At the graduate level, a communications degree is available at the Certificate, Master's and Doctoral levels. As a broad field, communication studies graduate programs and communications graduate programs examine five key top aspects of how people communicate.
These are written, oral, interpersonal and group, social media and digital technology.
Given the wide variety of majors and areas of study, students often customize their degree in communications to best apply their know how to a specific area. Corporate communications, health services, public relations, strategic communications, marketing and advertising are just a few examples. As a result, graduates of Communications Graduate Programs may be prepared to initiate or advance a professional career in a wide range of industries.
Communication studies degrees tend to provide a cross-section of courses that mix theory and application. One of the goals is to provide students with the ability to function in roles where they make decisions at the managerial level. Also, to help them develop integrated marketing capabilities (public relations, advertising, marketing). On top of that, students might learn how to navigate computer technology to construct images and texts for public communication. Moreover, they might enhance their skills in persuasion, conflict management, mediation and resolution.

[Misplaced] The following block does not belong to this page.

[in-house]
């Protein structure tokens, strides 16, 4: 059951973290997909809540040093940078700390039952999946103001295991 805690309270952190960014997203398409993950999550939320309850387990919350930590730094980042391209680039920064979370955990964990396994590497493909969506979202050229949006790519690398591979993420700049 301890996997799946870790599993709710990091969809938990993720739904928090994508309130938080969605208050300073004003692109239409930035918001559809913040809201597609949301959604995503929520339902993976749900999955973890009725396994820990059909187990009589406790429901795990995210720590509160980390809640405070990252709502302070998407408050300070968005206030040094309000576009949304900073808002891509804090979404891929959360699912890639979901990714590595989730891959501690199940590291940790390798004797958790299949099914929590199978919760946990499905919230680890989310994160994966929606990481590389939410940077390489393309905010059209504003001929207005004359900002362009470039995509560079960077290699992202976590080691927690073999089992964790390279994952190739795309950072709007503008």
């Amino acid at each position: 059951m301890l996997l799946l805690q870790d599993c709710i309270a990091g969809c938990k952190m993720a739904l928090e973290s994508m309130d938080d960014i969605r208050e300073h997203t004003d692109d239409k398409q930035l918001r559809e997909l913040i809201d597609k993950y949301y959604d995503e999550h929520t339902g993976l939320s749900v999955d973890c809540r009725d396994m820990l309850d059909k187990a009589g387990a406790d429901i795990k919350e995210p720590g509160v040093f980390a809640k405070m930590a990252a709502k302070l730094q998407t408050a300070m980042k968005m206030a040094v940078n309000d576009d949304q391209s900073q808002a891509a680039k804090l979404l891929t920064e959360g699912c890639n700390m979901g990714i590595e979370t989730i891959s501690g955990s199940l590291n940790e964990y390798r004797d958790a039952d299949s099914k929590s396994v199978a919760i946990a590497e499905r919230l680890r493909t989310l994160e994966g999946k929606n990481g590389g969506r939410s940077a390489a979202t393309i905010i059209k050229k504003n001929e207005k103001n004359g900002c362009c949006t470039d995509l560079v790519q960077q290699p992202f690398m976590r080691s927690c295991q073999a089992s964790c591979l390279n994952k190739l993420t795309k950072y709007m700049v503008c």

|Master of Arts in Communication and Leadership||Park University||AM|
|Communication Studies||Shippensburg University||MS|
|Communication Studies - Doctorate||University of Nebraska - Lincoln||PhD|
|Communication||Texas A&M University||PhD|
|Communication Studies, Interpersonal, Organizational, Rhetorical, and Performance Studies||California State University, Long Beach||MS|
|Communication Studies - Doctorate||University of Denver||PhD|
|PhD in Business Management||Swansea University||N/A|
|Master of Science in Communication: Health Communication||Purdue University||N/A|
|Master of Arts in Communication - Strategic Communication Certificate||Queens University of Charlotte||N/A|
|M.A. in Communication with an Emphasis in Education||Grand Canyon University||MA|
|Master of Science in Global Strategic Communication||Loyola University Chicago||N/A|
|MA: Communication||Liberty University Online||N/A|
When surveyed, 24% of Marketing managers reported they had a Masters degree, 11% a professional degree.ii
Applicants to most communications studies degree programs need to have earned a Bachelors degree from an accredited institution and may be required to furnish MAT or GRE scores, letters of reference, and a personal essay. Full time students might be able to complete a Masters in Communication within one year in some schools, two to three years in others.